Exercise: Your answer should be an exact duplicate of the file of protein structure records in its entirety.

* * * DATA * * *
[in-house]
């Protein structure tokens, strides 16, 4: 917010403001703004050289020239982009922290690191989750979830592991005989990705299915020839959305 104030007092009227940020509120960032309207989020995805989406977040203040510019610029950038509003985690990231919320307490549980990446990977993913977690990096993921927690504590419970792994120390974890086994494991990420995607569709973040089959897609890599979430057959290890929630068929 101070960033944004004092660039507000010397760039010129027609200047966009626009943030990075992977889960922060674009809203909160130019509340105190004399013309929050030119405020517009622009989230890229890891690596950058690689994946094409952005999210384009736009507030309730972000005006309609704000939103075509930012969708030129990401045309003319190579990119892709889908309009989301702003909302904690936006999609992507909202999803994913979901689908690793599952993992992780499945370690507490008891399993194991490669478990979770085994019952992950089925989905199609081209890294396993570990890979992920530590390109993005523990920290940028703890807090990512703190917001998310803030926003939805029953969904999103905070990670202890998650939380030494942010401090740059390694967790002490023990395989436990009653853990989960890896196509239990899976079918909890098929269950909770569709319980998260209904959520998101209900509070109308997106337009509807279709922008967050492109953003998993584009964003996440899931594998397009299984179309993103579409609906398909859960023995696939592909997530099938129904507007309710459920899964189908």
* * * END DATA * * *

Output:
[in-house]
């Protein structure tokens, strides 16, 4: 917010403001703004050289020239982009922290690191989750979830592991005989990705299915020839959305 104030007092009227940020509120960032309207989020995805989406977040203040510019610029950038509003985690990231919320307490549980990446990977993913977690990096993921927690504590419970792994120390974890086994494991990420995607569709973040089959897609890599979430057959290890929630068929 101070960033944004004092660039507000010397760039010129027609200047966009626009943030990075992977889960922060674009809203909160130019509340105190004399013309929050030119405020517009622009989230890229890891690596950058690689994946094409952005999210384009736009507030309730972000005006309609704000939103075509930012969708030129990401045309003319190579990119892709889908309009989301702003909302904690936006999609992507909202999803994913979901689908690793599952993992992780499945370690507490008891399993194991490669478990979770085994019952992950089925989905199609081209890294396993570990890979992920530590390109993005523990920290940028703890807090990512703190917001998310803030926003939805029953969904999103905070990670202890998650939380030494942010401090740059390694967790002490023990395989436990009653853990989960890896196509239990899976079918909890098929269950909770569709319980998260209904959520998101209900509070109308997106337009509807279709922008967050492109953003998993584009964003996440899931594998397009299984179309993103579409609906398909859960023995696939592909997530099938129904507007309710459920899964189908």